There there are many things I admire about certain actors. The main thing I admire you may ask? Is the willingness to take risks. One such actor is Ms. Nicole Kidman. Say what you want about her choices, generally speaking they are always unique in some way, whether it’s in the set devoid Dogville, playing a woman in love with a convict in The Paperboy, or as the unstable Evelyn in Stoker, out now on DVD and blu-ray, they are always unique.
India Stoker (Mia Wasikowska) is eighteen and on her birthday her father is in a fatal car accident. At the funeral, India meets her Uncle Charlie (Matthew Goode) who is going to move in with her and her mother Evelyn (Nicole Kidman) at their expansive home which is quite off the beaten path.
Clearly, Charlie has ulterior motives but quite honestly every character in the film is slightly off kilter in some way. Evelyn is fragile and unstable which is why she is drawn to Charlie’s clam demeanor. His true intentions are revealed piece by piece throughout the film and as each layer is peeled away I got sucked into this quirky story.
Korean director Chan-wook Park makes his English language debut with Stoker and it’s very impressive. What’s more impressive however, is that Wentworth Miller (Yep, from Prison Break and Buffy The Vampire Slayer) penned the screenplay. Wentworth created an interesting thriller, that blends a coming of age story, mixed with a terse thriller with a dash of horror. Not an easy task. Chan-wook Park brings an amazing stylish edge to the proceedings, including some amazing imagery early on in the film.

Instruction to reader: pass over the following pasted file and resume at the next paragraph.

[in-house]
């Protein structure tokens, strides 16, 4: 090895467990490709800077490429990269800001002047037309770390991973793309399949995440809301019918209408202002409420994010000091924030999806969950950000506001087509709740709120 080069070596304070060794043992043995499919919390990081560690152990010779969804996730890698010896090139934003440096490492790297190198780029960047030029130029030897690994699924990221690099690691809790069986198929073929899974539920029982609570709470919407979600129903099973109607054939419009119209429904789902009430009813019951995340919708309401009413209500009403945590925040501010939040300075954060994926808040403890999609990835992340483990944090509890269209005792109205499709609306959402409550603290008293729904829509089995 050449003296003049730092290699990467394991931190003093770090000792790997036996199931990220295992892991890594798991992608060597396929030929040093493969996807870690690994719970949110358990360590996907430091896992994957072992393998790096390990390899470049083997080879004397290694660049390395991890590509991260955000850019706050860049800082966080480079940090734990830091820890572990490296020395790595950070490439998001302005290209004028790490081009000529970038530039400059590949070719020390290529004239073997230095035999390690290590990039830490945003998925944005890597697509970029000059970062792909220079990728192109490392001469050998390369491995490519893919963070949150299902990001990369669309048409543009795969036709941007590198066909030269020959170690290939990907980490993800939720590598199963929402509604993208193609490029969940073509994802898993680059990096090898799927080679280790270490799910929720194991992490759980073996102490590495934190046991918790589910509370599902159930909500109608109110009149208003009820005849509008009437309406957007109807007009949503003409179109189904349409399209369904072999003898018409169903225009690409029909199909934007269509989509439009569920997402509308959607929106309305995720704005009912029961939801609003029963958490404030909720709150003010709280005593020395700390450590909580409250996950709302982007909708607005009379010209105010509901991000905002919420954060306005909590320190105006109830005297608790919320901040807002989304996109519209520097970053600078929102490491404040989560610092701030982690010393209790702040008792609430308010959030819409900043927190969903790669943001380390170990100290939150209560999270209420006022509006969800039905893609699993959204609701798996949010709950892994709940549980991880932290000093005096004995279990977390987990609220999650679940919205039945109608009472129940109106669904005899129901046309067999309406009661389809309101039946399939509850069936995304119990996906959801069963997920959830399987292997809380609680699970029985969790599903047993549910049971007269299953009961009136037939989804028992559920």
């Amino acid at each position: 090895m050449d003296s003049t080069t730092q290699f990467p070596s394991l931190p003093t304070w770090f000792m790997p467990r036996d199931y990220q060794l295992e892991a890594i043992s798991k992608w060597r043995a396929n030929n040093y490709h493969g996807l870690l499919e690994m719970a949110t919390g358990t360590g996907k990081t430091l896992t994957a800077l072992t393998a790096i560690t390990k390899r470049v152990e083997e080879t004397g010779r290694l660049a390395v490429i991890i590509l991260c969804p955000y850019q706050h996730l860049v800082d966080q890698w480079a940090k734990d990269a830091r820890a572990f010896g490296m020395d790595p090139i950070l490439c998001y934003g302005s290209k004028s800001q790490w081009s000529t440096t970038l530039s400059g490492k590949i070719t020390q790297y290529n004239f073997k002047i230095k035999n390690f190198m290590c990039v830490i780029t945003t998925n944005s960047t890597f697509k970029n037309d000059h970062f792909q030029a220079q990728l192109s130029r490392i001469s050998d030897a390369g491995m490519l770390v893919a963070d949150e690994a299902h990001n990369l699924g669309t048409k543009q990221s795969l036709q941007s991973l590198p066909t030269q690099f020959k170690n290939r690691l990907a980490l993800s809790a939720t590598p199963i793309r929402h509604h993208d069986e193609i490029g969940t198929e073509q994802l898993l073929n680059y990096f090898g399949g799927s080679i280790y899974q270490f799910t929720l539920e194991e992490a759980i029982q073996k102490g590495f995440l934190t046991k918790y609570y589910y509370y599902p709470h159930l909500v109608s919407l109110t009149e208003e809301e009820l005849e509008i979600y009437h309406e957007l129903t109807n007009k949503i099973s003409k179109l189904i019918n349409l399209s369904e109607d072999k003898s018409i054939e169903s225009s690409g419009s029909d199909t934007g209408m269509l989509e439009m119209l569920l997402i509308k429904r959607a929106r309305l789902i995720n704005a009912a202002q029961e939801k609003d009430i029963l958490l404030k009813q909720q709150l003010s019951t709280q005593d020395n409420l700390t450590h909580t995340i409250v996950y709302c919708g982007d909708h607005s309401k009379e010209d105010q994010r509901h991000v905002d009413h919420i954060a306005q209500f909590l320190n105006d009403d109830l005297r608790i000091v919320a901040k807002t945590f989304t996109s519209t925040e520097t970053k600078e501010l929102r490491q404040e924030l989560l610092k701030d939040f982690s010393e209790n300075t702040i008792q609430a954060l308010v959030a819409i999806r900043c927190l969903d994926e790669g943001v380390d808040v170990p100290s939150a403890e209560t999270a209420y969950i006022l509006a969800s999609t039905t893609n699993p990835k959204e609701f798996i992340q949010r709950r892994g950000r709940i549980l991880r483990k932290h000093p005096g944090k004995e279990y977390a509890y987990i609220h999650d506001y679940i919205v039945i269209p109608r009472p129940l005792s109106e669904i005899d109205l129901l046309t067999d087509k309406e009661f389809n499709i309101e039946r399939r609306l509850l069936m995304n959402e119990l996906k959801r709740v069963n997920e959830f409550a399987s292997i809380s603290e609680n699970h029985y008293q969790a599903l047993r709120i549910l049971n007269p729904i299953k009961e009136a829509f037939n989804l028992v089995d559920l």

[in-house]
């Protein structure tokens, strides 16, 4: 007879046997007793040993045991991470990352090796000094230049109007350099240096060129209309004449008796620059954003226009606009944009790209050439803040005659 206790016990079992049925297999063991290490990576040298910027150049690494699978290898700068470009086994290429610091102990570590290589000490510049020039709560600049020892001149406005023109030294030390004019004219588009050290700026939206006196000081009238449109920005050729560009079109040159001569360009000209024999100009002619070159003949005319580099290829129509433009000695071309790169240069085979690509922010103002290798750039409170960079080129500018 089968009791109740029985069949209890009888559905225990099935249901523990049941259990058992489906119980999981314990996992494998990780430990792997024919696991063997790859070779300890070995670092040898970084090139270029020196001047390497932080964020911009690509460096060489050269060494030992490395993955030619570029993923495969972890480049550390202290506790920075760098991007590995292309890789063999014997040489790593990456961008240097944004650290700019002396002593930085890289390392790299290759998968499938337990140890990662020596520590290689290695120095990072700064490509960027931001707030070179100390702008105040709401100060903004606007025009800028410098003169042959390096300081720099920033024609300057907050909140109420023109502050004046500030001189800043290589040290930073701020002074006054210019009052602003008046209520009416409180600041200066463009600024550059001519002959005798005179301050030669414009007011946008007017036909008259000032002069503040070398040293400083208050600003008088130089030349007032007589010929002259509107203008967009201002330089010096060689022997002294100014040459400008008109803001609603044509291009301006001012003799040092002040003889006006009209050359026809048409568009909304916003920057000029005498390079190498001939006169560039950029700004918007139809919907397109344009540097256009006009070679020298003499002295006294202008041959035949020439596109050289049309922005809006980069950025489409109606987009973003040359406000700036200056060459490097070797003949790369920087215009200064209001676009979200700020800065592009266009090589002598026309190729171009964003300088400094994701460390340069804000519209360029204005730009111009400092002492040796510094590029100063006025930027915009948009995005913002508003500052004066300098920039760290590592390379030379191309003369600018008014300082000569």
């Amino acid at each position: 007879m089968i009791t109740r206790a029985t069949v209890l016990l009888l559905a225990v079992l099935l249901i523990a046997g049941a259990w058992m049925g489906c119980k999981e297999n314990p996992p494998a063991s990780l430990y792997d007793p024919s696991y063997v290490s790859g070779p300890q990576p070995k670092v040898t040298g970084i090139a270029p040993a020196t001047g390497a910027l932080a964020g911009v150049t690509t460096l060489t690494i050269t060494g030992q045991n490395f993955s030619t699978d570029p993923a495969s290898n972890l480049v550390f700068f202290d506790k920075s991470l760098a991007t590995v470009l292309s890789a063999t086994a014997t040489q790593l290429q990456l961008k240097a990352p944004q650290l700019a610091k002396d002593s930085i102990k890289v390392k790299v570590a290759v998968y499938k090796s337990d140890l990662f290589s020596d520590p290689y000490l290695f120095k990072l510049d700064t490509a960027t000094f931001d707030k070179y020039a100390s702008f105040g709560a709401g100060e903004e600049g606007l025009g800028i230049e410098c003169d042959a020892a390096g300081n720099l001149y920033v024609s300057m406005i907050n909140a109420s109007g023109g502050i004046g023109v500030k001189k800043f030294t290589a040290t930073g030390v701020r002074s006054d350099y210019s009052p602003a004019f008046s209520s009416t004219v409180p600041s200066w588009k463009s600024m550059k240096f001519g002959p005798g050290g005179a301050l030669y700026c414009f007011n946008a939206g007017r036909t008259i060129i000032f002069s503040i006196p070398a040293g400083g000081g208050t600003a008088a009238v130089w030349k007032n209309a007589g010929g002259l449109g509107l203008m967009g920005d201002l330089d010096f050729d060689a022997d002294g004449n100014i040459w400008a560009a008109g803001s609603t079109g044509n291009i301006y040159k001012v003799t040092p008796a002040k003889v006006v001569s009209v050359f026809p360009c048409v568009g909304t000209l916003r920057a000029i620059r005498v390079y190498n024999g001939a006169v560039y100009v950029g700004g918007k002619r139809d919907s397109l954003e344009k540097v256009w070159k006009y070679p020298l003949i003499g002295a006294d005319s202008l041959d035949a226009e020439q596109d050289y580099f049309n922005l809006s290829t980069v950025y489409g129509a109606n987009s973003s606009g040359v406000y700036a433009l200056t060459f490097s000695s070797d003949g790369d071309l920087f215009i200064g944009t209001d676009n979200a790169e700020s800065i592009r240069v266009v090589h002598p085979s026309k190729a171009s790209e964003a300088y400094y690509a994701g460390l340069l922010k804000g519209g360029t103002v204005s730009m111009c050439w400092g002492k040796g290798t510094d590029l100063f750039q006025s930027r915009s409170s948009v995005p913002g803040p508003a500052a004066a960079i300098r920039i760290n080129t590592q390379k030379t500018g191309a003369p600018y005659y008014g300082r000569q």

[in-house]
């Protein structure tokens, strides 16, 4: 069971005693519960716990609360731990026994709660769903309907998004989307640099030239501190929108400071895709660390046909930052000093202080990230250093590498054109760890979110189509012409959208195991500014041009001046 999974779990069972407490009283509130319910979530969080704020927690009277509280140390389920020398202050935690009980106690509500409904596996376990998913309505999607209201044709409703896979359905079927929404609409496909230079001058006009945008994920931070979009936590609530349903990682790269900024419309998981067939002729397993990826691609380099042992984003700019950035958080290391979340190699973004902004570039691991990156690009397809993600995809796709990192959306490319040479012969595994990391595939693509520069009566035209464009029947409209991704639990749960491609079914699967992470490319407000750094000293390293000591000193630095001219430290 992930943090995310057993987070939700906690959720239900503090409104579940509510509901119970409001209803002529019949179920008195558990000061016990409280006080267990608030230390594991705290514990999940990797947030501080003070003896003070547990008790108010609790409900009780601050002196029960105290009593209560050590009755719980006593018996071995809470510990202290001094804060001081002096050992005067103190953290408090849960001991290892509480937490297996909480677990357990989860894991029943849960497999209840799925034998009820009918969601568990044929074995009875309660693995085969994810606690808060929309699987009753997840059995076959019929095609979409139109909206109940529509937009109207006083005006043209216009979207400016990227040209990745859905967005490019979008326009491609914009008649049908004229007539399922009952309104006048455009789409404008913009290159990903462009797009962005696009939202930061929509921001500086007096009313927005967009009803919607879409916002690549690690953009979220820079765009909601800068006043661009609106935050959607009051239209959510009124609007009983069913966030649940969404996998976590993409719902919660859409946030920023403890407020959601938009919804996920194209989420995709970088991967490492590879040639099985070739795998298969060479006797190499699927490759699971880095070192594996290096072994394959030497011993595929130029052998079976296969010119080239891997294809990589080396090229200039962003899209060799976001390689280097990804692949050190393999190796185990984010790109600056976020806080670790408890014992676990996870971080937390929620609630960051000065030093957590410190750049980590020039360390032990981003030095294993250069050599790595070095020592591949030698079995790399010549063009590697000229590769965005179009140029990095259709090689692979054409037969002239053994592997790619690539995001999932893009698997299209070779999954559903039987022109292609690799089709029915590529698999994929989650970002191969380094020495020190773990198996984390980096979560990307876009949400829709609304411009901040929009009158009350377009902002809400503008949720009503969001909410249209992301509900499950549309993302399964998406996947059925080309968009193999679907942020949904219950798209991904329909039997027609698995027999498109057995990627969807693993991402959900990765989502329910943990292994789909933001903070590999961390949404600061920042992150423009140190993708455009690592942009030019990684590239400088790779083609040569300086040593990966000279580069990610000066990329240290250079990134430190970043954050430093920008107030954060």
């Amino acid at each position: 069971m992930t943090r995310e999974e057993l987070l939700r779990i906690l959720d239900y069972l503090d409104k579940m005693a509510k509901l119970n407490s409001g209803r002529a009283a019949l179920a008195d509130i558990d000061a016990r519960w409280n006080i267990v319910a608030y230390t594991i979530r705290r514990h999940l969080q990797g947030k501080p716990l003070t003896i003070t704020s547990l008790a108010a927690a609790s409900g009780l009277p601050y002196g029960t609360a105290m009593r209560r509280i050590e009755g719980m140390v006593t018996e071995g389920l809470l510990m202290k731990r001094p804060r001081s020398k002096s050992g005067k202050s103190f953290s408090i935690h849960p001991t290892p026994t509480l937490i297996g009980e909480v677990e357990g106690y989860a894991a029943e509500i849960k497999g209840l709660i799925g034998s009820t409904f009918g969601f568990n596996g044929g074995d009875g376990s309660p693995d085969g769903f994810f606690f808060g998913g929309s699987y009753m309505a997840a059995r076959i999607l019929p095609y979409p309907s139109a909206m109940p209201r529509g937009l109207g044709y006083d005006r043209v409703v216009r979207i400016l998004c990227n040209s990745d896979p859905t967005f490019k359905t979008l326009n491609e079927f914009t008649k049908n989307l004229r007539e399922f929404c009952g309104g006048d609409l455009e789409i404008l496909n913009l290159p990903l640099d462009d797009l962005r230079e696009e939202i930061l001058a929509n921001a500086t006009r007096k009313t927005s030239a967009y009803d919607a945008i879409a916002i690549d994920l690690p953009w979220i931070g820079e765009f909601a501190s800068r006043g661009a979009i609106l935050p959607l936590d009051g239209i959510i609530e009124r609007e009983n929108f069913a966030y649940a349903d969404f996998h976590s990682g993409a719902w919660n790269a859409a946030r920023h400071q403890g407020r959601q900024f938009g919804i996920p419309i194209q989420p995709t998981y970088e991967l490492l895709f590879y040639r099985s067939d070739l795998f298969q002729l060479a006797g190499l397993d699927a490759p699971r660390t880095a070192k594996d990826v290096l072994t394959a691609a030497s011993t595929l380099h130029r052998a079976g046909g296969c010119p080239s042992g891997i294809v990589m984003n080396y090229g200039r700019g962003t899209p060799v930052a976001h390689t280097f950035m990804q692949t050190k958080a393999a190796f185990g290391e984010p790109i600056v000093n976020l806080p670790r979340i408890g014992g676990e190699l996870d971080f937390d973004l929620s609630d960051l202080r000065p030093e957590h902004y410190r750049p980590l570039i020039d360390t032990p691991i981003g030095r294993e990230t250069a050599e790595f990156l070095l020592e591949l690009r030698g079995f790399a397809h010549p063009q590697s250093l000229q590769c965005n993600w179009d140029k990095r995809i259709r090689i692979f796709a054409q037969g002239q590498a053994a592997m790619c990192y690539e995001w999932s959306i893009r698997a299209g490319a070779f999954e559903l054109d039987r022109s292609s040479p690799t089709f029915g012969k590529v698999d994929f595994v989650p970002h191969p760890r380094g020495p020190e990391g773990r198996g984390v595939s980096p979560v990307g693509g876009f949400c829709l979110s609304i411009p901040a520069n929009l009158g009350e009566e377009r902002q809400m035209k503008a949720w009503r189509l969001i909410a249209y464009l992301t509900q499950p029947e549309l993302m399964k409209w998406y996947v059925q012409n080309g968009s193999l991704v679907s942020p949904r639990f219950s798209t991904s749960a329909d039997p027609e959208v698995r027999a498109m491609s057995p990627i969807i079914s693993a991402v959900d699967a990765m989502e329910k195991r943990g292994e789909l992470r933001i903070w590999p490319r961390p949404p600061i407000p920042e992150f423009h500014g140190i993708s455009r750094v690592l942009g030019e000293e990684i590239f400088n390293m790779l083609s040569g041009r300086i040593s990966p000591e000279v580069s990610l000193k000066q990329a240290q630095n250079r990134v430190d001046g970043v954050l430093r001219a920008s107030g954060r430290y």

The actors are all on their A-games here. Matthew Goode, impressive as he was in Watchmen, here brings a creepy sinister edge but elevates the character above that. He tilts his hand without ever revealing it. Once the layers are peeled away, we get a glimpse into the core of his character. His every nuance is spot on and I would say it’s his best performance to date.
As Evelyn, Nicole Kidman is in her zone. Evelyn is an alcoholic who needs constant validation from everyone around her and Kidman nails it. She has played similar characters in the past but here she uses everything that makes Evelyn who she is and owns it, playing nicely off of Matthew Goode.
However, the film really rests on Mia Wasikowksa’s shoulders. It’s through her character that the audience gets to see the story unfold and she is excellent. I’ve thought Mia Wasikowksa was good in The Kids Are Alright and Lawless but here she plays a full, rich textured character.
There are some plot contrivances that anyone who’s seen an episode of Dexter will see coming but overall this small film is one you shouldn’t miss. I know that it was overlooked upon it’s theatrical release but quite honestly, I thought it was very well done and enjoyed it immensely.
The blu-ray features deleted scenes, a nice filmmaker’s journey featurette, a small puff piece from the movie premiere, and the theatrical trailer.
Stoker is out now on DVD and blu-ray!
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